Take a cue from the Field to Vase Dinner tour and create your own farm magic. These dinners relate to my earlier point about collaboration and community ~ pull together a group of flower friends and stage your own al fresco dinner on a flower farm.
6. American made goods and accessories for florists. Yes, we love American grown flowers, but if we’re using imported vases to contain those blooms, doesn’t that seem like a big disconnect ?
We each have our own inner compass about the sustainable choices we make in our floral businesses, and I know of many florists who yearn for better and more diverse resources to keep things green.
Consumers care, too. Did you notice the recent New York Times article about the resurgence in ceramics? I predict that the maker movement will have a strong influence on traditional manufacturing in the coming year.
In a few weeks this podcast will host a conversation with Anne Graves of Syndicate Sales, a wholesaler of floral hard goods with roots deep in American manufacturing. Syndicate Sales is making an intentional effort to highlight its American-made vases and other goods by using a US flag icon in its catalog. That is a small but significant way to change the conversation and I challenge other hard goods suppliers and wholesalers to do the same thing. We want transparency in our flowers, so why wouldn’t we want transparency in the supplies we use?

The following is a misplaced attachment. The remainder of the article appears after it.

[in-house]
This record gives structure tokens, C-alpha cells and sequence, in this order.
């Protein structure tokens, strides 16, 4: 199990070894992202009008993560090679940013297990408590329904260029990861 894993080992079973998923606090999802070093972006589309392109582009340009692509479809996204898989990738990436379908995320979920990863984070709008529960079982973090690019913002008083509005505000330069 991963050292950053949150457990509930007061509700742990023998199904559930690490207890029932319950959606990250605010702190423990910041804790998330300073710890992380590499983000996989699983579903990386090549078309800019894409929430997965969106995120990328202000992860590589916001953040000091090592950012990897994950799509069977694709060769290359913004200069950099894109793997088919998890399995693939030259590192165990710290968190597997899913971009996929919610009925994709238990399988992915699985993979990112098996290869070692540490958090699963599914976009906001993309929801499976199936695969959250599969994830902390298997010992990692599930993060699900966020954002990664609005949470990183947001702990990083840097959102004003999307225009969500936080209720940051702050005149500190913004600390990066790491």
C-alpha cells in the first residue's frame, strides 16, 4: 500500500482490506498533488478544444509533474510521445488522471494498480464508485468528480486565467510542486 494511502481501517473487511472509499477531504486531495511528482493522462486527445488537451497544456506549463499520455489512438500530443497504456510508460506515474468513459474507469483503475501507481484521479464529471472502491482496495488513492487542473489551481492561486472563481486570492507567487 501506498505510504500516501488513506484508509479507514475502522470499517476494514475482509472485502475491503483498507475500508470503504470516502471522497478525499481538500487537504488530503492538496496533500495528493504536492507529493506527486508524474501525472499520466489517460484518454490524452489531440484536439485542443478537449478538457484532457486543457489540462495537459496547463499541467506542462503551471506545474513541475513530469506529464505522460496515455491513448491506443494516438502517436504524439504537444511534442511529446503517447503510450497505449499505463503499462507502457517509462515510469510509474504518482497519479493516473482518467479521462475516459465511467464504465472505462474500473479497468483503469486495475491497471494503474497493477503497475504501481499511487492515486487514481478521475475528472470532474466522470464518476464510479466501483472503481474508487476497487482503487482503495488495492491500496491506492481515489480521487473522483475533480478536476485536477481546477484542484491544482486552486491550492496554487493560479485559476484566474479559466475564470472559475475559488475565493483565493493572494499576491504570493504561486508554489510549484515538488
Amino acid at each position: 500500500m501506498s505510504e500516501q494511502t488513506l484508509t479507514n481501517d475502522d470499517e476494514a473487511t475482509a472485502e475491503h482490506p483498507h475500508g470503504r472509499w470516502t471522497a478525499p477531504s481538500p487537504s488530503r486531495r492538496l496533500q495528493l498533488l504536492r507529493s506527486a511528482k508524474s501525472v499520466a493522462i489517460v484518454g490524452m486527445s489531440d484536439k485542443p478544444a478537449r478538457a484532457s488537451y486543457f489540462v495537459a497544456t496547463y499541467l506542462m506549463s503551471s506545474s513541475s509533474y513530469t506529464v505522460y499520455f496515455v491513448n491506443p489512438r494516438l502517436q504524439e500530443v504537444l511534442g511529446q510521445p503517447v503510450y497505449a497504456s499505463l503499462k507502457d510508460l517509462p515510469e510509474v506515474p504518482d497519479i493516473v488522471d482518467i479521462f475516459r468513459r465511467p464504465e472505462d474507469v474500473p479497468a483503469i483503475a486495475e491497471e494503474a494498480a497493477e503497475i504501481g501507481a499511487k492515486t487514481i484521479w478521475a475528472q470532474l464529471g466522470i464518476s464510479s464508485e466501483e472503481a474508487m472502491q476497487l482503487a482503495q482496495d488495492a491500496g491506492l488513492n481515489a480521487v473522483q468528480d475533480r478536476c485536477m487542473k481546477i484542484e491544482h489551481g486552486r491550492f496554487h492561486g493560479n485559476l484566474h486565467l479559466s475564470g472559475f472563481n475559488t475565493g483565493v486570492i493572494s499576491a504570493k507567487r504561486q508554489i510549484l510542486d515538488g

Here are my favorite American made floral supplies — and please let me know if you have suggestions to add to my list!
7. Make and Take. Floral Design workshops aren’t a new phenomenon, although I trace the current craze of floristry education to Sarah Ryhanen and Nicolette Owen’s Little Flower School of Brooklyn, which received national attention via a NYT article in 2010.
Others like Ariella Chezar have long been followed for their advanced design workshops in intimate settings. These hands-on experiences give emerging and established floral students rare access to top creatives in our profession. No longer is the conventional flower school the only channel for reaching floral design learners. Personality-driven content, at every price point and for every customer is having a renaissance.
This Make-and-Take phenomenon began in the garden center world in the early 2000s when homeowners paid for the experience of learning a new skill (be it planting a container or grafting fruit trees) with the added bonus of “taking” a piece of that workshop home.
Floral design make-and-take has exploded and will be even more important in 2016. If you haven’t expanded your portfolio to include teaching, now is the time to do so!
8. Wearable Florals. Let’s thank Portland-based floral artist Francois Weeks and her students (there’s that make-and-take again) for the presence of beautiful botanical jewelry in our world.
You may have heard from Francois on a recent Podcast episode when I asked her to describe how her career evolved from wedding and event design to teaching workshops on the national and international level. Her fanciful floral handbags, shoes and headpieces composed with tiny items from nature and succulent plants captured the imagination of florists and their clients.